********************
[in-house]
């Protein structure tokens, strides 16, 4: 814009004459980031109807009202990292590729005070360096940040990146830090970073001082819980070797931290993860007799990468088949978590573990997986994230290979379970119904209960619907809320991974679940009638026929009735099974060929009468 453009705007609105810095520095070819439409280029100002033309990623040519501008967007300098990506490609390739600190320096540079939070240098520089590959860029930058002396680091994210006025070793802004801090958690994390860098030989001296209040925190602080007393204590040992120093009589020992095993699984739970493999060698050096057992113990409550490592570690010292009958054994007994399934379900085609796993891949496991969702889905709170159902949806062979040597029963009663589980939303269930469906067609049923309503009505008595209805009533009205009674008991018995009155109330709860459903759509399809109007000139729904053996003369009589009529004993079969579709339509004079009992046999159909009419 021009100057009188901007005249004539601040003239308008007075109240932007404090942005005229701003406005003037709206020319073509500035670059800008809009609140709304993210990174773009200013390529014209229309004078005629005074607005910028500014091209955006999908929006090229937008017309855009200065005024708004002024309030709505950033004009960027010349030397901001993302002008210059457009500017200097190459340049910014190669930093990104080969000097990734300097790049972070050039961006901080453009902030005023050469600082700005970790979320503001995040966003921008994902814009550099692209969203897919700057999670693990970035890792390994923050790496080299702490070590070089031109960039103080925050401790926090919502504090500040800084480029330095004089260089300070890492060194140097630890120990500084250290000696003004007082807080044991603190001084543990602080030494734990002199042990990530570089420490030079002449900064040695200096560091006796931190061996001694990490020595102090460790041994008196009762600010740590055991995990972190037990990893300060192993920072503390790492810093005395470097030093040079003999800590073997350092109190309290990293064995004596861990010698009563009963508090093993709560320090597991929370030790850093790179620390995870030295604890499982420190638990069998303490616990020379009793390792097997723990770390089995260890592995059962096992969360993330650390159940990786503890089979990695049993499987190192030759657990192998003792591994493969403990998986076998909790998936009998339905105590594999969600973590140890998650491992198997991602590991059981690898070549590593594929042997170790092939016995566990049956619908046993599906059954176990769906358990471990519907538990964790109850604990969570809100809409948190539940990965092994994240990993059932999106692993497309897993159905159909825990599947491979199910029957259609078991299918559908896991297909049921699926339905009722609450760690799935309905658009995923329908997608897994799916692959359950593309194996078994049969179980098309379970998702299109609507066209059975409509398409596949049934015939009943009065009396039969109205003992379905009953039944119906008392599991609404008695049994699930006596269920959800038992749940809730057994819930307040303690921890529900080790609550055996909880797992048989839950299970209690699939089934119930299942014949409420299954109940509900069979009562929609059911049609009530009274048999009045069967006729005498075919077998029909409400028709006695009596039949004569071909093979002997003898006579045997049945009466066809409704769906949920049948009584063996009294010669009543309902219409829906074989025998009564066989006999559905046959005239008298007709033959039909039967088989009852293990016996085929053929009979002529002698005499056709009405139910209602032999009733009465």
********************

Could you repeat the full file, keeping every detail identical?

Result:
[in-house]
């Protein structure tokens, strides 16, 4: 814009004459980031109807009202990292590729005070360096940040990146830090970073001082819980070797931290993860007799990468088949978590573990997986994230290979379970119904209960619907809320991974679940009638026929009735099974060929009468 453009705007609105810095520095070819439409280029100002033309990623040519501008967007300098990506490609390739600190320096540079939070240098520089590959860029930058002396680091994210006025070793802004801090958690994390860098030989001296209040925190602080007393204590040992120093009589020992095993699984739970493999060698050096057992113990409550490592570690010292009958054994007994399934379900085609796993891949496991969702889905709170159902949806062979040597029963009663589980939303269930469906067609049923309503009505008595209805009533009205009674008991018995009155109330709860459903759509399809109007000139729904053996003369009589009529004993079969579709339509004079009992046999159909009419 021009100057009188901007005249004539601040003239308008007075109240932007404090942005005229701003406005003037709206020319073509500035670059800008809009609140709304993210990174773009200013390529014209229309004078005629005074607005910028500014091209955006999908929006090229937008017309855009200065005024708004002024309030709505950033004009960027010349030397901001993302002008210059457009500017200097190459340049910014190669930093990104080969000097990734300097790049972070050039961006901080453009902030005023050469600082700005970790979320503001995040966003921008994902814009550099692209969203897919700057999670693990970035890792390994923050790496080299702490070590070089031109960039103080925050401790926090919502504090500040800084480029330095004089260089300070890492060194140097630890120990500084250290000696003004007082807080044991603190001084543990602080030494734990002199042990990530570089420490030079002449900064040695200096560091006796931190061996001694990490020595102090460790041994008196009762600010740590055991995990972190037990990893300060192993920072503390790492810093005395470097030093040079003999800590073997350092109190309290990293064995004596861990010698009563009963508090093993709560320090597991929370030790850093790179620390995870030295604890499982420190638990069998303490616990020379009793390792097997723990770390089995260890592995059962096992969360993330650390159940990786503890089979990695049993499987190192030759657990192998003792591994493969403990998986076998909790998936009998339905105590594999969600973590140890998650491992198997991602590991059981690898070549590593594929042997170790092939016995566990049956619908046993599906059954176990769906358990471990519907538990964790109850604990969570809100809409948190539940990965092994994240990993059932999106692993497309897993159905159909825990599947491979199910029957259609078991299918559908896991297909049921699926339905009722609450760690799935309905658009995923329908997608897994799916692959359950593309194996078994049969179980098309379970998702299109609507066209059975409509398409596949049934015939009943009065009396039969109205003992379905009953039944119906008392599991609404008695049994699930006596269920959800038992749940809730057994819930307040303690921890529900080790609550055996909880797992048989839950299970209690699939089934119930299942014949409420299954109940509900069979009562929609059911049609009530009274048999009045069967006729005498075919077998029909409400028709006695009596039949004569071909093979002997003898006579045997049945009466066809409704769906949920049948009584063996009294010669009543309902219409829906074989025998009564066989006999559905046959005239008298007709033959039909039967088989009852293990016996085929053929009979002529002698005499056709009405139910209602032999009733009465």